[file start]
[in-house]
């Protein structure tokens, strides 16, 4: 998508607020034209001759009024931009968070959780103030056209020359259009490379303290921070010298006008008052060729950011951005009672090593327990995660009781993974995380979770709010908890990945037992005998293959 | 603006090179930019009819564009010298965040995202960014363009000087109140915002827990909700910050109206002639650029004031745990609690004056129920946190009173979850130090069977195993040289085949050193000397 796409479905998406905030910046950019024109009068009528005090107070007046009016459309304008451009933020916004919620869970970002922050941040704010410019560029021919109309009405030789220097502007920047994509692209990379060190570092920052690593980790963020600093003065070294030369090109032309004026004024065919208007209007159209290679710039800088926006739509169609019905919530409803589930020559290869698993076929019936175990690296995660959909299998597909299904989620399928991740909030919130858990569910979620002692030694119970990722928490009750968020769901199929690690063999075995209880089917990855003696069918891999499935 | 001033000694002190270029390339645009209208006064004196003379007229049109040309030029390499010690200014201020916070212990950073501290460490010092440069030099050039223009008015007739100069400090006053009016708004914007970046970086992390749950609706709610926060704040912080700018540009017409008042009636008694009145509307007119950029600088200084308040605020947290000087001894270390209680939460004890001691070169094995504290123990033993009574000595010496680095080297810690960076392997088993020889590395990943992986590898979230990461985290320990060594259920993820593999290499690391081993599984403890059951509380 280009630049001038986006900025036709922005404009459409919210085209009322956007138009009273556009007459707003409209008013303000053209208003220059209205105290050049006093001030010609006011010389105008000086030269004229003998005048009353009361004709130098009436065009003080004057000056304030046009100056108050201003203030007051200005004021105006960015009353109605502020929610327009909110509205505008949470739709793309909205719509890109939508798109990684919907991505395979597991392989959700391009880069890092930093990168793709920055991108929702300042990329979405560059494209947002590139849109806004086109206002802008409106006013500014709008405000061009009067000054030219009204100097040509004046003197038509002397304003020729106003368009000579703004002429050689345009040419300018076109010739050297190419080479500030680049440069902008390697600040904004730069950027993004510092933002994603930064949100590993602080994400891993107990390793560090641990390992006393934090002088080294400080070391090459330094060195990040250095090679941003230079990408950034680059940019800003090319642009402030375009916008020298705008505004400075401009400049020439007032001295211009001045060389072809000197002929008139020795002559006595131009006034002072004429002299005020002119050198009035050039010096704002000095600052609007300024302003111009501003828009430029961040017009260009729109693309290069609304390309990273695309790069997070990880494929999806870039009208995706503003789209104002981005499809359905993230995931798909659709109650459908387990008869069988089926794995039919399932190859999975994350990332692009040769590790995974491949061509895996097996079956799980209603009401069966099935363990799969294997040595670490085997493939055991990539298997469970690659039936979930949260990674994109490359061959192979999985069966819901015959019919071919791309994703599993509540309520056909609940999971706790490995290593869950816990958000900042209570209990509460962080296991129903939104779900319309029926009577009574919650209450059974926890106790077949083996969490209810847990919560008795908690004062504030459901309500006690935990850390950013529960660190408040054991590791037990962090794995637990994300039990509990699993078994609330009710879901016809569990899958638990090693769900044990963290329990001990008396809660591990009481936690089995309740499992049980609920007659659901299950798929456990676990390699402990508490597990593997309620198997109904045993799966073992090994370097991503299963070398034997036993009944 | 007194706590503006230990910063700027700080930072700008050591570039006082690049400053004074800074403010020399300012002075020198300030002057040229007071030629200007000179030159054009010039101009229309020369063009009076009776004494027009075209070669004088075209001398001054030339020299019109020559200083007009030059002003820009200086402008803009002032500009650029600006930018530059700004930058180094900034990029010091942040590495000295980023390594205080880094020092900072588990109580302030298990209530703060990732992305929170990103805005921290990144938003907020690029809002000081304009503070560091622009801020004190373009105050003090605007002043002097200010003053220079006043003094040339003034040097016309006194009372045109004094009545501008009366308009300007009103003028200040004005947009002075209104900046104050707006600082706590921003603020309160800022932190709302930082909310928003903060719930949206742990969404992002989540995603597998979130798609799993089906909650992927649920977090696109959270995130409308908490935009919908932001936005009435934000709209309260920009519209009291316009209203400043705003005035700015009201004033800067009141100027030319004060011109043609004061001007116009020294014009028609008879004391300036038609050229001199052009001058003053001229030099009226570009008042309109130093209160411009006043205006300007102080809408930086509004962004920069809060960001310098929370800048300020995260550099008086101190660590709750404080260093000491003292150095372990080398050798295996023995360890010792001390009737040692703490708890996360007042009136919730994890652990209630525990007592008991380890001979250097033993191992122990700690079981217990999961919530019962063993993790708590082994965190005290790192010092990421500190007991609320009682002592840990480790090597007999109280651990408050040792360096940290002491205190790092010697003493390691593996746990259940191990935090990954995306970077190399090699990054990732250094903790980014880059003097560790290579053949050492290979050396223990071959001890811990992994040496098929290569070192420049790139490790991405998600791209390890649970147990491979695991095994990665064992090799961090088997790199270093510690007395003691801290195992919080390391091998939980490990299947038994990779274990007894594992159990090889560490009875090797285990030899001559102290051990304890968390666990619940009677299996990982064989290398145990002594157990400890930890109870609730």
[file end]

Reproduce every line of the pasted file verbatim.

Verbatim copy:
[in-house]
């Protein structure tokens, strides 16, 4: 998508607020034209001759009024931009968070959780103030056209020359259009490379303290921070010298006008008052060729950011951005009672090593327990995660009781993974995380979770709010908890990945037992005998293959 | 603006090179930019009819564009010298965040995202960014363009000087109140915002827990909700910050109206002639650029004031745990609690004056129920946190009173979850130090069977195993040289085949050193000397 796409479905998406905030910046950019024109009068009528005090107070007046009016459309304008451009933020916004919620869970970002922050941040704010410019560029021919109309009405030789220097502007920047994509692209990379060190570092920052690593980790963020600093003065070294030369090109032309004026004024065919208007209007159209290679710039800088926006739509169609019905919530409803589930020559290869698993076929019936175990690296995660959909299998597909299904989620399928991740909030919130858990569910979620002692030694119970990722928490009750968020769901199929690690063999075995209880089917990855003696069918891999499935 | 001033000694002190270029390339645009209208006064004196003379007229049109040309030029390499010690200014201020916070212990950073501290460490010092440069030099050039223009008015007739100069400090006053009016708004914007970046970086992390749950609706709610926060704040912080700018540009017409008042009636008694009145509307007119950029600088200084308040605020947290000087001894270390209680939460004890001691070169094995504290123990033993009574000595010496680095080297810690960076392997088993020889590395990943992986590898979230990461985290320990060594259920993820593999290499690391081993599984403890059951509380 280009630049001038986006900025036709922005404009459409919210085209009322956007138009009273556009007459707003409209008013303000053209208003220059209205105290050049006093001030010609006011010389105008000086030269004229003998005048009353009361004709130098009436065009003080004057000056304030046009100056108050201003203030007051200005004021105006960015009353109605502020929610327009909110509205505008949470739709793309909205719509890109939508798109990684919907991505395979597991392989959700391009880069890092930093990168793709920055991108929702300042990329979405560059494209947002590139849109806004086109206002802008409106006013500014709008405000061009009067000054030219009204100097040509004046003197038509002397304003020729106003368009000579703004002429050689345009040419300018076109010739050297190419080479500030680049440069902008390697600040904004730069950027993004510092933002994603930064949100590993602080994400891993107990390793560090641990390992006393934090002088080294400080070391090459330094060195990040250095090679941003230079990408950034680059940019800003090319642009402030375009916008020298705008505004400075401009400049020439007032001295211009001045060389072809000197002929008139020795002559006595131009006034002072004429002299005020002119050198009035050039010096704002000095600052609007300024302003111009501003828009430029961040017009260009729109693309290069609304390309990273695309790069997070990880494929999806870039009208995706503003789209104002981005499809359905993230995931798909659709109650459908387990008869069988089926794995039919399932190859999975994350990332692009040769590790995974491949061509895996097996079956799980209603009401069966099935363990799969294997040595670490085997493939055991990539298997469970690659039936979930949260990674994109490359061959192979999985069966819901015959019919071919791309994703599993509540309520056909609940999971706790490995290593869950816990958000900042209570209990509460962080296991129903939104779900319309029926009577009574919650209450059974926890106790077949083996969490209810847990919560008795908690004062504030459901309500006690935990850390950013529960660190408040054991590791037990962090794995637990994300039990509990699993078994609330009710879901016809569990899958638990090693769900044990963290329990001990008396809660591990009481936690089995309740499992049980609920007659659901299950798929456990676990390699402990508490597990593997309620198997109904045993799966073992090994370097991503299963070398034997036993009944 | 007194706590503006230990910063700027700080930072700008050591570039006082690049400053004074800074403010020399300012002075020198300030002057040229007071030629200007000179030159054009010039101009229309020369063009009076009776004494027009075209070669004088075209001398001054030339020299019109020559200083007009030059002003820009200086402008803009002032500009650029600006930018530059700004930058180094900034990029010091942040590495000295980023390594205080880094020092900072588990109580302030298990209530703060990732992305929170990103805005921290990144938003907020690029809002000081304009503070560091622009801020004190373009105050003090605007002043002097200010003053220079006043003094040339003034040097016309006194009372045109004094009545501008009366308009300007009103003028200040004005947009002075209104900046104050707006600082706590921003603020309160800022932190709302930082909310928003903060719930949206742990969404992002989540995603597998979130798609799993089906909650992927649920977090696109959270995130409308908490935009919908932001936005009435934000709209309260920009519209009291316009209203400043705003005035700015009201004033800067009141100027030319004060011109043609004061001007116009020294014009028609008879004391300036038609050229001199052009001058003053001229030099009226570009008042309109130093209160411009006043205006300007102080809408930086509004962004920069809060960001310098929370800048300020995260550099008086101190660590709750404080260093000491003292150095372990080398050798295996023995360890010792001390009737040692703490708890996360007042009136919730994890652990209630525990007592008991380890001979250097033993191992122990700690079981217990999961919530019962063993993790708590082994965190005290790192010092990421500190007991609320009682002592840990480790090597007999109280651990408050040792360096940290002491205190790092010697003493390691593996746990259940191990935090990954995306970077190399090699990054990732250094903790980014880059003097560790290579053949050492290979050396223990071959001890811990992994040496098929290569070192420049790139490790991405998600791209390890649970147990491979695991095994990665064992090799961090088997790199270093510690007395003691801290195992919080390391091998939980490990299947038994990779274990007894594992159990090889560490009875090797285990030899001559102290051990304890968390666990619940009677299996990982064989290398145990002594157990400890930890109870609730």